• Journalists that participated in program training have courageously engaged in investigations of illicit activities. Some have suffered reprisals for their actions, including assault, theft, and imprisonment. One outcome of the training, however, was an informal journalist network that developed a strategy to spread the risk of publishing reports that could make them a target. When a story was ready, the journalists worked together to publish it simultaneously so that no one individual could be targeted for repercussions. This practice is now spreading to other media coverage of other sectors.
  • Important enabling conditions helped the program succeed, but more is needed for the future. NGO partners’ long term investment in the three landscapes had already developed the relationships and some institutional structures essential to project success, however food security and alternative livelihoods are needed to address the underlying drivers of biodiversity loss and maintain constituencies for conservation.
  • Bushmeat hunting and trade is a threat that needs greater attention in Madagascar, particularly for lemurs and tortoises. WCS reports of lemur hunting in the MAMABAY landscape as well as recent reports from the IUCN Tortoise & Freshwater Turtle Species Survival Group are alarming in terms of the scale of offtake. Bushmeat is often hunted not just for food but for income, and additional investments in food security and alternative livelihoods in these areas will be needed.
  • Community patrols are operating well, but authorities are not responding quickly, or at all, to requests for assistance. Community motivation is suffering as a result. Community policing requires respect and trust on both sides in order to succeed.
  • The local-to-national approach to civil society engagement seems to have generated the results intended. Continued support in the long- to medium-term is needed to ensure that CSO momentum continues, and that regional CSOs can continue supporting local CSOs while coordinating with national-level CSOs, including Coalition Nationale de Plaidoyer Environnemental (CNPE), a national environmental advocacy coalition.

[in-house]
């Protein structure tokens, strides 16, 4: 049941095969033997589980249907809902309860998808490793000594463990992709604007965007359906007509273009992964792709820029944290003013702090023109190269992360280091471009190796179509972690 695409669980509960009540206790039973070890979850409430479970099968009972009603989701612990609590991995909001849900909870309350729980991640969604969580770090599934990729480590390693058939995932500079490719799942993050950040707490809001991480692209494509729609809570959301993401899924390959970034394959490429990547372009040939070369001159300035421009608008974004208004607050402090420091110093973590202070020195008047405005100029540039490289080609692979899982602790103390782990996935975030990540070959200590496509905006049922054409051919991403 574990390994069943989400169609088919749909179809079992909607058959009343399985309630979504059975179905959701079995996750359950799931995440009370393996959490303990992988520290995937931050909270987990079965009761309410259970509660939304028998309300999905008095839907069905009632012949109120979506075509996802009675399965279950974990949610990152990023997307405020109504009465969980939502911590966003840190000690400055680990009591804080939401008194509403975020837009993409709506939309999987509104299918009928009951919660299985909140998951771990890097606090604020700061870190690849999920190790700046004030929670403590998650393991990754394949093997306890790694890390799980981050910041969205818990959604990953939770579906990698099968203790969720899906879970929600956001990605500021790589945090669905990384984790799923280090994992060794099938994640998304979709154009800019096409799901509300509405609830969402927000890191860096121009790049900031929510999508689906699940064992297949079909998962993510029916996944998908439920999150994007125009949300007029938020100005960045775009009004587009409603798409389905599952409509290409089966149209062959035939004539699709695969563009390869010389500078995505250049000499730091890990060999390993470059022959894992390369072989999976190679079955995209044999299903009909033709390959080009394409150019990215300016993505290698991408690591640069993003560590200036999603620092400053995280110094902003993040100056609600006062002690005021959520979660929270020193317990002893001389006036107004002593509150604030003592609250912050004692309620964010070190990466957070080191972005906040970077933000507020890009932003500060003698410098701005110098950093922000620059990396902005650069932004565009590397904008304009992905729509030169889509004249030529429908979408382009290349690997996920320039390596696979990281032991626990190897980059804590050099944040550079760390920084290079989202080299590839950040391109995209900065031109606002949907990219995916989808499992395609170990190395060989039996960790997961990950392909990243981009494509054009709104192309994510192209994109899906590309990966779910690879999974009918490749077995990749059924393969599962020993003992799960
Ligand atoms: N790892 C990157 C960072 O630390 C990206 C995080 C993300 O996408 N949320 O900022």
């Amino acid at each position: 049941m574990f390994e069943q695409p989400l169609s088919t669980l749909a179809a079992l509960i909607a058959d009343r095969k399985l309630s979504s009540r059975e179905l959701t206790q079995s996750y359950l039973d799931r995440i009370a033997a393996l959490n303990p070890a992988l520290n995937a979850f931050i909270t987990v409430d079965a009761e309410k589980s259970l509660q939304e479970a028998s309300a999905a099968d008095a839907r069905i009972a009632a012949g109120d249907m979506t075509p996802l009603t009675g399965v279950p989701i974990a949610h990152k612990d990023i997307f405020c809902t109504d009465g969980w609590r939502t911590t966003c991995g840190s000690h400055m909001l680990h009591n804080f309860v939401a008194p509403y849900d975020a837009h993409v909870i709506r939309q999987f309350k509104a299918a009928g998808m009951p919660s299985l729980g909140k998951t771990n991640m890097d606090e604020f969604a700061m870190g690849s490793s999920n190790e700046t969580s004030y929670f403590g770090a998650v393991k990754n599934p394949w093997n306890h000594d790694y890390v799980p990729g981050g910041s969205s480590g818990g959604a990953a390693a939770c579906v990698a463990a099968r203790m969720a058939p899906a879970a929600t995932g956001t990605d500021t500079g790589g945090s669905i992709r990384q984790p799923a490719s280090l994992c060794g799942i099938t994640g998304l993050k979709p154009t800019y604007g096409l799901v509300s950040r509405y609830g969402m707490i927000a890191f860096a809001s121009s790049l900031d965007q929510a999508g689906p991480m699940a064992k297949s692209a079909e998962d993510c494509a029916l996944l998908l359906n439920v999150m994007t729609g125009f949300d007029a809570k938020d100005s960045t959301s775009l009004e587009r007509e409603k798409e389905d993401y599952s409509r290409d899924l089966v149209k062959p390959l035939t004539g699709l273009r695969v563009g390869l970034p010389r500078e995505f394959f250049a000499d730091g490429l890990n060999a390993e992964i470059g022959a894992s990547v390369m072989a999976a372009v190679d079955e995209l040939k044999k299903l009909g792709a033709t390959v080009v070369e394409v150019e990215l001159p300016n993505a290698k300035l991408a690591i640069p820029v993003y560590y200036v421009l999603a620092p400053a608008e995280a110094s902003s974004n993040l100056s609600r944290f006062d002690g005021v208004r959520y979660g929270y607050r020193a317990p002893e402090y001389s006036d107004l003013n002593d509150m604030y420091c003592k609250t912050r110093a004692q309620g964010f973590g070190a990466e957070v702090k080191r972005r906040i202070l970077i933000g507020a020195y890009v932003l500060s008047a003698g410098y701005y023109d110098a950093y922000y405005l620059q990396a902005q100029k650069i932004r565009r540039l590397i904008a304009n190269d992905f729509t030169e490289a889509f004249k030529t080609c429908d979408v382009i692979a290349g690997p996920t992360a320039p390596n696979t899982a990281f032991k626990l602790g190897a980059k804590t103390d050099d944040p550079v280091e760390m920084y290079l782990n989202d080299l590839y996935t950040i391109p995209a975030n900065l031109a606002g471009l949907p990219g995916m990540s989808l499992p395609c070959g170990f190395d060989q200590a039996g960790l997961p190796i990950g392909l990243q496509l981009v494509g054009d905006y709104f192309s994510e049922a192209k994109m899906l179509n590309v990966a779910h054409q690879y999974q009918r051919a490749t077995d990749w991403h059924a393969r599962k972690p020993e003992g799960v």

• CNPE has promise but will need continued support and also some pressure to become self-sustaining. They have a well thought-out strategy for the next several years and are taking on some key environmental challenges including rosewood overexploitation, shifting agriculture, mining, mangrove health and turtle trafficking.

The program applied an integrated suite of activities that has strengthened natural resource governance, including Madagascar’s response to environmental crime. The local-to-national approach supported communities in managing their natural resources, bolstered effective law enforcement and prosecution, provided support systems for regional and national biodiversity conservation, and increased the information available for effective management and decisionmaking. Collectively, forests are better protected from illegal logging and the enabling environment for conserving overexploited reptiles and other wildlife is improved

Continued application and development of the tools, practices and policies fostered by the program will help Madagascar achieve its international conservation commitments while securing the natural resource base on which national development objectives depend.

Thursday, January 11, 2018 - 9:45am